Boston attorney Mike Gilleran, Vice-Chair of the Thomas More College Board of Trustees, is part of a team of lawyers working on a potential ground-breaking case which would help with funding of religious schools and even of home-schooling costs.
The United States Supreme Court has agreed to hear the case, Espinoza v. Montana State Dept of Revenue, in Washington before the full court on January 22, 2020. The specific issue in the case is the effect today of provisions in many state constitutions known as Blaine Amendments, named for Maine Congressman James Blaine and passed in the nineteenth century in many states. While state funds at that time were used to fund and teach a general form of Protestantism in what were known as “common schools,” the Blaine Amendments barred use of state funds for use in any “sectarian school,” which was simply code for Catholic school. There is overwhelming evidence that the Blaine Amendments were the product of such groups as the Know-Nothings, who knew for sure they hated Catholics and especially any form of Catholic education.
The precise issue now before the U.S. Supreme Court is whether the Blaine Amendments in many state constitutions can be used to bar state laws creating tax credits which are then given to a neutral scholarship-granting charity. Students attending any form of school, including a religious school, can then apply to that charity for a scholarship. In the Espinoza case, the Montana Department of Revenue held that its 1890 Blaine Amendment effectively barred use of the scholarship funds for any religious school.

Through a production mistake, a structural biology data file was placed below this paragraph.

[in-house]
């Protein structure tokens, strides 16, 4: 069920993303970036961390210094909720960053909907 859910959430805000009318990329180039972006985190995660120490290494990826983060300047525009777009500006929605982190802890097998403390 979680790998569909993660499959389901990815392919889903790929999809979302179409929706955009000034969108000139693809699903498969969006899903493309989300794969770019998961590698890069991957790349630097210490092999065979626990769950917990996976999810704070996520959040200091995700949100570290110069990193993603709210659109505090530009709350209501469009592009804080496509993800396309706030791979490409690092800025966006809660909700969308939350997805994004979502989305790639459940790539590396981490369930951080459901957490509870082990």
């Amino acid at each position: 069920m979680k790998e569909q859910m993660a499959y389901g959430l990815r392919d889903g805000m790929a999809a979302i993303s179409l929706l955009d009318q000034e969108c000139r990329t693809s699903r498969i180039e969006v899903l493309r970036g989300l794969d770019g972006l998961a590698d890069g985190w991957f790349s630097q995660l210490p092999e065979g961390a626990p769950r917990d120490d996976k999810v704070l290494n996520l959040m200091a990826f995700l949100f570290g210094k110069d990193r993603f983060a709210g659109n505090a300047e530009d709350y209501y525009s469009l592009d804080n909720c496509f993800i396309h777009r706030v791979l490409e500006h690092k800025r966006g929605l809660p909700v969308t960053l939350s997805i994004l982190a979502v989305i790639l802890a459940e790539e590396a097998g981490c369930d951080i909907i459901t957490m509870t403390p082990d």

The arguments in Espinoza center on whether such use of Blaine Amendments violates the Free Exercise of Religion Clause of the First Amendment and the Equal Protection Clause of the Fourteenth Amendment. The U.S. Supreme Court has already held that the Free Exercise Clause prohibits the denial of benefits generally available to the public based on religious status. Even just two years ago in the case of Trinity Lutheran, the Supreme Court held unconstitutional a Missouri policy “expressly discriminating against otherwise eligible recipients by disqualifying them from a public benefit because of their religious character.” The First Amendment and Fourteenth Amendments also contain a non-persecution principle barring any state action based on animus against religion; and the proof of anti-Catholic animus behind the Blaine Amendment is overwhelming.
Mr. Gilleran says that given governing Supreme Court case law and the current composition of the Court, the prospect of success before the Court is promising.